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Food allergies in children

11-minute read

Key facts

  • A food allergy is an immune response to a food that the body incorrectly identifies as being dangerous.
  • Food allergies can range from mild to severe and in some cases can be life-threatening.
  • Children need to avoid eating foods that they are allergic to.
  • As children get older, they often outgrow their food allergies.
  • If your child has a food allergy, you should work with their doctor to create an ASCIA action plan. This plan will guide you in the event your child experiences an allergic reaction, including a severe reaction (anaphylaxis).

What are food allergies?

A food allergy is when your body’s immune system reacts to a food that is normally harmless. When this happens, your immune system responds to this food as if it were dangerous and the result is known as an allergic reaction.

Food allergies affect around 1 in 10 one-year-old children in Australia. Some allergic reactions are mild, but some can be severe, and even life–threatening. If the reaction affects your breathing or your heart, this is called anaphylaxis.

If a person is not breathing or is unresponsive they may be having an allergic reaction. Seek help straight away. Call triple zero (000) and ask for an ambulance. If the person has an ASCIA Action Plan, follow this plan, including administering an adrenaline injector (EpiPen®).

The most common food allergies in children are:

Remember that food allergies can be caused by anything that is eaten, including things that you might not think of as food, such as herbal medicines or spices.

What are the differences between food allergies and intolerance?

A food intolerance is different to a food allergy since it does not involve the body’s immune system. Food allergies always involve a reaction of the immune system, but food intolerances have several possible causes, such as an inability to digest or absorb a particular type of food, or a chemical sensitivity to an ingredient. Symptoms of food intolerances and food allergies can be similar, but food intolerances only rarely cause life-threatening symptoms.

Food intolerances are diagnosed with a temporary elimination diet, under the supervision of a dietitian or doctor, and will not show a positive result with an allergy test.

How do I know if my child has a food allergy or intolerance?

If your child experiences symptoms of food allergies, ask their doctor whether a food allergy or intolerance may be the cause.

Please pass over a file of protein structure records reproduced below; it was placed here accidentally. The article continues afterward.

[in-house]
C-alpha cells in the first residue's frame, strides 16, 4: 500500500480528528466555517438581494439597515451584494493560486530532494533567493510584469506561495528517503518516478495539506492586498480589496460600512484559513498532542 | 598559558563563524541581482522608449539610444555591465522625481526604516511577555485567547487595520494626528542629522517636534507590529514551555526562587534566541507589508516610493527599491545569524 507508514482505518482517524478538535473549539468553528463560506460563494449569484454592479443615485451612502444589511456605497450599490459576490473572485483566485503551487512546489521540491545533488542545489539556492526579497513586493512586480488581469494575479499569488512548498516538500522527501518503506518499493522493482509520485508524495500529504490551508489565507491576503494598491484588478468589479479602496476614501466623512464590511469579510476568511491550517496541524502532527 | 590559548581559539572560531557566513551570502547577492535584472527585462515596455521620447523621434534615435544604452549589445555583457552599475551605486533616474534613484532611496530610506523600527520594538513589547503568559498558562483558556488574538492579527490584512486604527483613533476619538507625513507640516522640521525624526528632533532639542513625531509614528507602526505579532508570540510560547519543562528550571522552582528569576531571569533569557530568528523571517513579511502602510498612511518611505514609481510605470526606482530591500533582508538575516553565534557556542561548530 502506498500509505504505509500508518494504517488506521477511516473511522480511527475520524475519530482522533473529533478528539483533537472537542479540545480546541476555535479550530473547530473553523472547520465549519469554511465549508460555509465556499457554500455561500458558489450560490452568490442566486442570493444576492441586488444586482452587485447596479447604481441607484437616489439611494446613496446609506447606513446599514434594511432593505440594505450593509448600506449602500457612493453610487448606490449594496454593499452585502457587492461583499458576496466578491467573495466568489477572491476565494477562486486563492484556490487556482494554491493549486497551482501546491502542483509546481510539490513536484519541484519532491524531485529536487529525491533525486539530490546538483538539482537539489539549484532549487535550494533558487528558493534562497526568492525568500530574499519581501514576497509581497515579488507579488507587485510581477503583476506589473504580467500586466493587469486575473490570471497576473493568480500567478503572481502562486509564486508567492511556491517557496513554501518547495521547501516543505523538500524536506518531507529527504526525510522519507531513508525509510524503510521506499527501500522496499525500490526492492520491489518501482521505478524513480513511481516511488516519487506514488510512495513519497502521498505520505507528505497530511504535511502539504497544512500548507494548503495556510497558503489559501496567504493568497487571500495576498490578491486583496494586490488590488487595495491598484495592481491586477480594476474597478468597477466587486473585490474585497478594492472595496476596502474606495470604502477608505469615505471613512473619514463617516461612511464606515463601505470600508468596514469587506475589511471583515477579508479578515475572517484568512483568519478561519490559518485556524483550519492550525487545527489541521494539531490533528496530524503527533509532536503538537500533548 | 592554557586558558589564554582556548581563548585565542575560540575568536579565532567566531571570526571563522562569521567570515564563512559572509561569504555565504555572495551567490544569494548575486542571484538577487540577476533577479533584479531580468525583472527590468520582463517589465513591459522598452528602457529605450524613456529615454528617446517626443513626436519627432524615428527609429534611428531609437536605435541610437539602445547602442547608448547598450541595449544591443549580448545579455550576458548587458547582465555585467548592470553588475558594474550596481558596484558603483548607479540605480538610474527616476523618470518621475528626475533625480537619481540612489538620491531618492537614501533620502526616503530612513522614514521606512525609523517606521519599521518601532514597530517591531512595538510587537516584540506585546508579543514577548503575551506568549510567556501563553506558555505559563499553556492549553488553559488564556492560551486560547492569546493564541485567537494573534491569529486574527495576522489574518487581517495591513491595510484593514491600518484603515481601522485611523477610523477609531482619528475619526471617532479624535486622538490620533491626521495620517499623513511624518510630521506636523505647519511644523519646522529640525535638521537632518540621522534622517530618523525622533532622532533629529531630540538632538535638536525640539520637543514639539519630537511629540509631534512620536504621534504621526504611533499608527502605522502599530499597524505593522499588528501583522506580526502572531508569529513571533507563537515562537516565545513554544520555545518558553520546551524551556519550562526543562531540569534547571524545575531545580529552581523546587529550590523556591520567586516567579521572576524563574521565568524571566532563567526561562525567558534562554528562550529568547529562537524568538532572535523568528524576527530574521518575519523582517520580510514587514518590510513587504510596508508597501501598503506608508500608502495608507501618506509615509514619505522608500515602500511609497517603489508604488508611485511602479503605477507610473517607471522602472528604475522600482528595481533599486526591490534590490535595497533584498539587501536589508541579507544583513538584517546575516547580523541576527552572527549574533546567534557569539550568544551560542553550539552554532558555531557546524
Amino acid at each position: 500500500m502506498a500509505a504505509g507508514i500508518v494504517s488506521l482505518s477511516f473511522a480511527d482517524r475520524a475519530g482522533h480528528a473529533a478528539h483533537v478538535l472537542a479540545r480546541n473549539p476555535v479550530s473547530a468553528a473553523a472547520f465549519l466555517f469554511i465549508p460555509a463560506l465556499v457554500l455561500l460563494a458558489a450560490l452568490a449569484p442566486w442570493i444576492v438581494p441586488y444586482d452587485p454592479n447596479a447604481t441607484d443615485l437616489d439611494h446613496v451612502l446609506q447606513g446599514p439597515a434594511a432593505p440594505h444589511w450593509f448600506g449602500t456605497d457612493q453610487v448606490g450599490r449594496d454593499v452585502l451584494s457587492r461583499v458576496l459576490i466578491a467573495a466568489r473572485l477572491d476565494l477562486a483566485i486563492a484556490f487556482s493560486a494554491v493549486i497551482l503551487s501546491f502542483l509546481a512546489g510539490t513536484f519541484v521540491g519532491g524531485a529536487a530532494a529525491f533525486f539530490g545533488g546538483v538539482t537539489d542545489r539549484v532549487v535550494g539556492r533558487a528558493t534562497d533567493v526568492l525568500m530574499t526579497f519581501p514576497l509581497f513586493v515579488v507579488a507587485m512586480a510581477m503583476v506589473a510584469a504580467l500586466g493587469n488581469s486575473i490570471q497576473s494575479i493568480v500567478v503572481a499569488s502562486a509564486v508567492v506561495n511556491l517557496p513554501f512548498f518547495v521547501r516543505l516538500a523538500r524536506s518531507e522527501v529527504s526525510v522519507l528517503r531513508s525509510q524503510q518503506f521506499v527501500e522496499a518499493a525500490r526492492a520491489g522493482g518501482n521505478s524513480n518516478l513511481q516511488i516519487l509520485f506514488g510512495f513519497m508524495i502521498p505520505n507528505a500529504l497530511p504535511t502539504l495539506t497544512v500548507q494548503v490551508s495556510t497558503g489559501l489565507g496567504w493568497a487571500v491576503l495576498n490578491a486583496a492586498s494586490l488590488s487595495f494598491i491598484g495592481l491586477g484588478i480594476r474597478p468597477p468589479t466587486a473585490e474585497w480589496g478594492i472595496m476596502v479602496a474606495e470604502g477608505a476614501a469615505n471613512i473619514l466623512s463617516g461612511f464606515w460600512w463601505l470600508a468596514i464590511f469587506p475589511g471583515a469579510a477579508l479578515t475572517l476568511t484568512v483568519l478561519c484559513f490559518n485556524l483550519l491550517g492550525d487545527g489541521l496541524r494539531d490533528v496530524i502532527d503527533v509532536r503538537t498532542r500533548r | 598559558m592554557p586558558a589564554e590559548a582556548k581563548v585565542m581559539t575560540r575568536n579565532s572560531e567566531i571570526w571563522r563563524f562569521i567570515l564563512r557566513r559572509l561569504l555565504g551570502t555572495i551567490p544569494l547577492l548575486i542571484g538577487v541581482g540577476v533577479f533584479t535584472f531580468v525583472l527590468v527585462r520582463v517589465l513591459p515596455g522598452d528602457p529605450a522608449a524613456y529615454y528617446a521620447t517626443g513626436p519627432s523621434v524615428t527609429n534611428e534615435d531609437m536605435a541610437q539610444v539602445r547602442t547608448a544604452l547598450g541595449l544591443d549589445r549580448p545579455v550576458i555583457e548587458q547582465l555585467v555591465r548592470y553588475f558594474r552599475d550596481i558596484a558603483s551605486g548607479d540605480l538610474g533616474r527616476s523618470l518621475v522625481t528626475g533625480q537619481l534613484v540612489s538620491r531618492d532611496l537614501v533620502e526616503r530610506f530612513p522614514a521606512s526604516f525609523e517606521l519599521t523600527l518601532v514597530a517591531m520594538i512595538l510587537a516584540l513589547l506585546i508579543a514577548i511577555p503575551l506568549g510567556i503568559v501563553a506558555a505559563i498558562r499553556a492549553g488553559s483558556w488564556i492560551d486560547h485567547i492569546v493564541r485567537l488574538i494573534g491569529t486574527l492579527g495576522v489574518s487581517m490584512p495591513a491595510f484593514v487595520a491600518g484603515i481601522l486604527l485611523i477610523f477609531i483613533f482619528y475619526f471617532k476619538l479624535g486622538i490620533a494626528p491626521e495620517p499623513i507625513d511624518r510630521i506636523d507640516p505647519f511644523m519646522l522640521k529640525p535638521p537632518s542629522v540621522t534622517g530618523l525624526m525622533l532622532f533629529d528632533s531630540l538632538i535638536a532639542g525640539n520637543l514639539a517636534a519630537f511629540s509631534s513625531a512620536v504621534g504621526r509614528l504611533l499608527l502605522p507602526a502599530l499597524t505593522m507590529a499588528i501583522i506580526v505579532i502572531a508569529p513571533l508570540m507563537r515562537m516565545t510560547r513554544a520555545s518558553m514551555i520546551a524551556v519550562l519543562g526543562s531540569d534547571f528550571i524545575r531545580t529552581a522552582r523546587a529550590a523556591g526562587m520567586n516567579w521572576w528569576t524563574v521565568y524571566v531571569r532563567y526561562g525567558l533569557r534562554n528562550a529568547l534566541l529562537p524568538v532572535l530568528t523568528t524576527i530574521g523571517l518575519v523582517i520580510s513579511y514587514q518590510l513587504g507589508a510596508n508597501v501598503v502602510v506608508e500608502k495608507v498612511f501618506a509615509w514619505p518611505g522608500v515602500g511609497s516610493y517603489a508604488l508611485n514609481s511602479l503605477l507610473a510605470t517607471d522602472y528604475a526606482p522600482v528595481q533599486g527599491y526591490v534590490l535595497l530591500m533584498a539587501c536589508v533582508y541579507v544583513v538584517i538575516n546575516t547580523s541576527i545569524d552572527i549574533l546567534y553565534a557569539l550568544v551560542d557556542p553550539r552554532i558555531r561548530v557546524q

Symptoms of mild-to-moderate food allergies in children include:

  • swelling of their face, lips or eyes
  • bumps (hives) on their skin
  • stomach pain
  • vomiting

Signs of a severe food allergy (anaphylaxis) include:

  • difficulty breathing or noisy breathing
  • swollen tongue
  • swelling or tightness in the throat
  • difficulty talking or hoarse voice
  • wheezing or coughing
  • dizziness
  • collapsing

Young children may become pale and floppy.

It can sometimes be difficult to know if your baby or young child is experiencing a food allergy. They may have symptoms such as:

  • eczema
  • diarrhoea that lasts more than a few days (chronic diarrhoea)
  • reflux
  • a slower than expected rate of weight gain (failure to thrive)

When should my child see a doctor about food allergies?

If you are concerned that your child may be experiencing food allergies or has any food allergy symptom as described above, see their doctor. Your child may be referred to an allergist, immunologist or paediatrician.

If a person is not breathing or is unresponsive, and they may be having an allergic reaction, seek help straight away. Call triple zero (000) and ask for an ambulance.

FIND A HEALTH SERVICE — The Service Finder can help you find doctors, pharmacies, hospitals and other health services.

How are food allergies diagnosed?

If you think your child may have a food allergy, their doctor may recommend some tests. These could include:

  • Skin-prick testing — this tests for allergies by placing tiny amounts of the food being tested on your child’s arm, and gently pricking it into the skin. The test is positive if a small itchy lump appears on the arm within 20 minutes.
  • Blood tests (allergen-specific IgE) — check if your child’s immune system has a response to a particular type of food as a sign of allergy. This is useful if your child is taking eczema or allergy medicines, since a skin-prick test would not be reliable.

How are allergic responses to food treated?

Food allergies are best treated by determining what foods your child is allergic to and being careful to avoid them. Even if you are very careful, there is always a risk that they could eat a food that they are allergic to by mistake. If they are at risk of severe food allergy (anaphylaxis), you should work with their doctor to create a personal ASCIA action plan for anaphylaxis.

What is an ASCIA action plan?

An ASCIA action plan tells you what to do if your child has an allergic reaction. This will normally include using an adrenaline autoinjector, which should be with your child all the time, including at day care, school or when in the care of others.

Avoiding foods that trigger an allergic reaction